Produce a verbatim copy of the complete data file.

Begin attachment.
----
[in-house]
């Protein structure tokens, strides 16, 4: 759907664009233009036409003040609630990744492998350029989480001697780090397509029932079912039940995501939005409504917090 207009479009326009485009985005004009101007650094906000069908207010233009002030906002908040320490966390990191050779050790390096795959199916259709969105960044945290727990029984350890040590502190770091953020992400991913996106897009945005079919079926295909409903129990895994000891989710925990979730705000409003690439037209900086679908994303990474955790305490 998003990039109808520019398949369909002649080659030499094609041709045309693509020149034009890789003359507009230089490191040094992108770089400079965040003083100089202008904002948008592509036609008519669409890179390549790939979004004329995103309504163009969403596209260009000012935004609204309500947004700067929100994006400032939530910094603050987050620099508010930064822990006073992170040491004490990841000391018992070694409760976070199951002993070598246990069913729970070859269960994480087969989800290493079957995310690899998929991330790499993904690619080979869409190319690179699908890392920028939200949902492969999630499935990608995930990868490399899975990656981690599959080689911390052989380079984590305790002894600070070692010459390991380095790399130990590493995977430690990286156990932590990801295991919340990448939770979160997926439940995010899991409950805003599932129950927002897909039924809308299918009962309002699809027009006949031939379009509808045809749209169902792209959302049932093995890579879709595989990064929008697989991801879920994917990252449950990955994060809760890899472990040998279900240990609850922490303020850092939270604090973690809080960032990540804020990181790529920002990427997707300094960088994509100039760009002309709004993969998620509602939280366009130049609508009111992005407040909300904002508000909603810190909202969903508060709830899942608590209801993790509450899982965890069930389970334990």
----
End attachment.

[in-house]
């Protein structure tokens, strides 16, 4: 759907664009233009036409003040609630990744492998350029989480001697780090397509029932079912039940995501939005409504917090 207009479009326009485009985005004009101007650094906000069908207010233009002030906002908040320490966390990191050779050790390096795959199916259709969105960044945290727990029984350890040590502190770091953020992400991913996106897009945005079919079926295909409903129990895994000891989710925990979730705000409003690439037209900086679908994303990474955790305490 998003990039109808520019398949369909002649080659030499094609041709045309693509020149034009890789003359507009230089490191040094992108770089400079965040003083100089202008904002948008592509036609008519669409890179390549790939979004004329995103309504163009969403596209260009000012935004609204309500947004700067929100994006400032939530910094603050987050620099508010930064822990006073992170040491004490990841000391018992070694409760976070199951002993070598246990069913729970070859269960994480087969989800290493079957995310690899998929991330790499993904690619080979869409190319690179699908890392920028939200949902492969999630499935990608995930990868490399899975990656981690599959080689911390052989380079984590305790002894600070070692010459390991380095790399130990590493995977430690990286156990932590990801295991919340990448939770979160997926439940995010899991409950805003599932129950927002897909039924809308299918009962309002699809027009006949031939379009509808045809749209169902792209959302049932093995890579879709595989990064929008697989991801879920994917990252449950990955994060809760890899472990040998279900240990609850922490303020850092939270604090973690809080960032990540804020990181790529920002990427997707300094960088994509100039760009002309709004993969998620509602939280366009130049609508009111992005407040909300904002508000909603810190909202969903508060709830899942608590209801993790509450899982965890069930389970334990």